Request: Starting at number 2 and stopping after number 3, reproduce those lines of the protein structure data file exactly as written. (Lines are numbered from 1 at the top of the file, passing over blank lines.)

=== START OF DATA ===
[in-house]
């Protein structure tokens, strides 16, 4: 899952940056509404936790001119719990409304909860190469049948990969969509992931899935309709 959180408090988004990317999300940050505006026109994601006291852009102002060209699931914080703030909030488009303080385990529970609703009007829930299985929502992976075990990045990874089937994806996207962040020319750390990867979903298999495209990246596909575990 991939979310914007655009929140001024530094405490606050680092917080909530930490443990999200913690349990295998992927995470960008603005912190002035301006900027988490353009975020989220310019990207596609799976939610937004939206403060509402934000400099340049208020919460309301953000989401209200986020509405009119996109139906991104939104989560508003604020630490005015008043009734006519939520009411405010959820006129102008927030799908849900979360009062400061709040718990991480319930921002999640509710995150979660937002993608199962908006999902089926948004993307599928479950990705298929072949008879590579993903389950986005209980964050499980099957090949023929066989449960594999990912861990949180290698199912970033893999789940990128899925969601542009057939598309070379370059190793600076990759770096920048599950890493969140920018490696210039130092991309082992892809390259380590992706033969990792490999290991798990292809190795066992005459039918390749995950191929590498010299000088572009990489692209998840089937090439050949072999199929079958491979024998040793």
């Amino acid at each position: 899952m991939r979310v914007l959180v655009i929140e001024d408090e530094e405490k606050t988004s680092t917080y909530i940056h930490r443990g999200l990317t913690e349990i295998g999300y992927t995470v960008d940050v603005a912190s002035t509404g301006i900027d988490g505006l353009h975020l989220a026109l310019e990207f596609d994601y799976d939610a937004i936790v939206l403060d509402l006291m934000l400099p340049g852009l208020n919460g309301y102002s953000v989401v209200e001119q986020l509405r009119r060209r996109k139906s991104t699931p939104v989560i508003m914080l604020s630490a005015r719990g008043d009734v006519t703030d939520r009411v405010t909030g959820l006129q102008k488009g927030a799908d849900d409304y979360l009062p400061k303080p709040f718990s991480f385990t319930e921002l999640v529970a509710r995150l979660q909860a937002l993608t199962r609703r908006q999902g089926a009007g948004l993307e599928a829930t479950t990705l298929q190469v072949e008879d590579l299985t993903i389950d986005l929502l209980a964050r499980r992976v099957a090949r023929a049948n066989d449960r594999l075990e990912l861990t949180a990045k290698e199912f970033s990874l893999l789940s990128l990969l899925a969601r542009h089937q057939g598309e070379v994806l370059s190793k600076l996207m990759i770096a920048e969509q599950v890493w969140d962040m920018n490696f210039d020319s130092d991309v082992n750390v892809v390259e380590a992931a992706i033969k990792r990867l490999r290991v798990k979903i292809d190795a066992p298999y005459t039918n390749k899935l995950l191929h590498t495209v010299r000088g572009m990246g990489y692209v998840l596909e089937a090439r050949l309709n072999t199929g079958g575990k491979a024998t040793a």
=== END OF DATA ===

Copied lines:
């Protein structure tokens, strides 16, 4: 899952940056509404936790001119719990409304909860190469049948990969969509992931899935309709 959180408090988004990317999300940050505006026109994601006291852009102002060209699931914080703030909030488009303080385990529970609703009007829930299985929502992976075990990045990874089937994806996207962040020319750390990867979903298999495209990246596909575990 991939979310914007655009929140001024530094405490606050680092917080909530930490443990999200913690349990295998992927995470960008603005912190002035301006900027988490353009975020989220310019990207596609799976939610937004939206403060509402934000400099340049208020919460309301953000989401209200986020509405009119996109139906991104939104989560508003604020630490005015008043009734006519939520009411405010959820006129102008927030799908849900979360009062400061709040718990991480319930921002999640509710995150979660937002993608199962908006999902089926948004993307599928479950990705298929072949008879590579993903389950986005209980964050499980099957090949023929066989449960594999990912861990949180290698199912970033893999789940990128899925969601542009057939598309070379370059190793600076990759770096920048599950890493969140920018490696210039130092991309082992892809390259380590992706033969990792490999290991798990292809190795066992005459039918390749995950191929590498010299000088572009990489692209998840089937090439050949072999199929079958491979024998040793």
């Amino acid at each position: 899952m991939r979310v914007l959180v655009i929140e001024d408090e530094e405490k606050t988004s680092t917080y909530i940056h930490r443990g999200l990317t913690e349990i295998g999300y992927t995470v960008d940050v603005a912190s002035t509404g301006i900027d988490g505006l353009h975020l989220a026109l310019e990207f596609d994601y799976d939610a937004i936790v939206l403060d509402l006291m934000l400099p340049g852009l208020n919460g309301y102002s953000v989401v209200e001119q986020l509405r009119r060209r996109k139906s991104t699931p939104v989560i508003m914080l604020s630490a005015r719990g008043d009734v006519t703030d939520r009411v405010t909030g959820l006129q102008k488009g927030a799908d849900d409304y979360l009062p400061k303080p709040f718990s991480f385990t319930e921002l999640v529970a509710r995150l979660q909860a937002l993608t199962r609703r908006q999902g089926a009007g948004l993307e599928a829930t479950t990705l298929q190469v072949e008879d590579l299985t993903i389950d986005l929502l209980a964050r499980r992976v099957a090949r023929a049948n066989d449960r594999l075990e990912l861990t949180a990045k290698e199912f970033s990874l893999l789940s990128l990969l899925a969601r542009h089937q057939g598309e070379v994806l370059s190793k600076l996207m990759i770096a920048e969509q599950v890493w969140d962040m920018n490696f210039d020319s130092d991309v082992n750390v892809v390259e380590a992931a992706i033969k990792r990867l490999r290991v798990k979903i292809d190795a066992p298999y005459t039918n390749k899935l995950l191929h590498t495209v010299r000088g572009m990246g990489y692209v998840l596909e089937a090439r050949l309709n072999t199929g079958g575990k491979a024998t040793a």